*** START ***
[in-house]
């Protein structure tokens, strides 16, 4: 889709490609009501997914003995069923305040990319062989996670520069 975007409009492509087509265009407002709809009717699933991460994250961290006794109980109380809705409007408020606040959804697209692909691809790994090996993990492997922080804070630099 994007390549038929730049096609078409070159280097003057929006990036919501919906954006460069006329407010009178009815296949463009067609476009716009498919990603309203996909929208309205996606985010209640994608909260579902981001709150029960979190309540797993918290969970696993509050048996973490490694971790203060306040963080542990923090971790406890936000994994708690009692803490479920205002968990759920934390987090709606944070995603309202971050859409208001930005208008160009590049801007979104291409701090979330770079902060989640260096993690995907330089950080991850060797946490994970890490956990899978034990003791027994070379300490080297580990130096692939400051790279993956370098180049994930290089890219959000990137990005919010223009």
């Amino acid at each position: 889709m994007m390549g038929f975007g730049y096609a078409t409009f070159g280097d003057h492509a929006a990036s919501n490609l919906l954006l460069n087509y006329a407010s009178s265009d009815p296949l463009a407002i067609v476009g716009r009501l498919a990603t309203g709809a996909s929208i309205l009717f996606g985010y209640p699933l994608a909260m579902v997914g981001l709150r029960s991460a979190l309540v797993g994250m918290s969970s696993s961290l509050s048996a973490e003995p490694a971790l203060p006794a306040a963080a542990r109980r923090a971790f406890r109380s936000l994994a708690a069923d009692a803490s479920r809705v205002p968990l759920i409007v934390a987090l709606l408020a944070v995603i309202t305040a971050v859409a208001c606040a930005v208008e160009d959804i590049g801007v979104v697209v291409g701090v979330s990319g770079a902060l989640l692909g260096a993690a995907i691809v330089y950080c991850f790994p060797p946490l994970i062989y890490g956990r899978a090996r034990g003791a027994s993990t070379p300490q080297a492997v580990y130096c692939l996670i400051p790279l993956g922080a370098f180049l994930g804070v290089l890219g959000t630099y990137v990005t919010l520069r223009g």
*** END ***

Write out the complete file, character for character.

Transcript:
[in-house]
């Protein structure tokens, strides 16, 4: 889709490609009501997914003995069923305040990319062989996670520069 975007409009492509087509265009407002709809009717699933991460994250961290006794109980109380809705409007408020606040959804697209692909691809790994090996993990492997922080804070630099 994007390549038929730049096609078409070159280097003057929006990036919501919906954006460069006329407010009178009815296949463009067609476009716009498919990603309203996909929208309205996606985010209640994608909260579902981001709150029960979190309540797993918290969970696993509050048996973490490694971790203060306040963080542990923090971790406890936000994994708690009692803490479920205002968990759920934390987090709606944070995603309202971050859409208001930005208008160009590049801007979104291409701090979330770079902060989640260096993690995907330089950080991850060797946490994970890490956990899978034990003791027994070379300490080297580990130096692939400051790279993956370098180049994930290089890219959000990137990005919010223009």
């Amino acid at each position: 889709m994007m390549g038929f975007g730049y096609a078409t409009f070159g280097d003057h492509a929006a990036s919501n490609l919906l954006l460069n087509y006329a407010s009178s265009d009815p296949l463009a407002i067609v476009g716009r009501l498919a990603t309203g709809a996909s929208i309205l009717f996606g985010y209640p699933l994608a909260m579902v997914g981001l709150r029960s991460a979190l309540v797993g994250m918290s969970s696993s961290l509050s048996a973490e003995p490694a971790l203060p006794a306040a963080a542990r109980r923090a971790f406890r109380s936000l994994a708690a069923d009692a803490s479920r809705v205002p968990l759920i409007v934390a987090l709606l408020a944070v995603i309202t305040a971050v859409a208001c606040a930005v208008e160009d959804i590049g801007v979104v697209v291409g701090v979330s990319g770079a902060l989640l692909g260096a993690a995907i691809v330089y950080c991850f790994p060797p946490l994970i062989y890490g956990r899978a090996r034990g003791a027994s993990t070379p300490q080297a492997v580990y130096c692939l996670i400051p790279l993956g922080a370098f180049l994930g804070v290089l890219g959000t630099y990137v990005t919010l520069r223009g």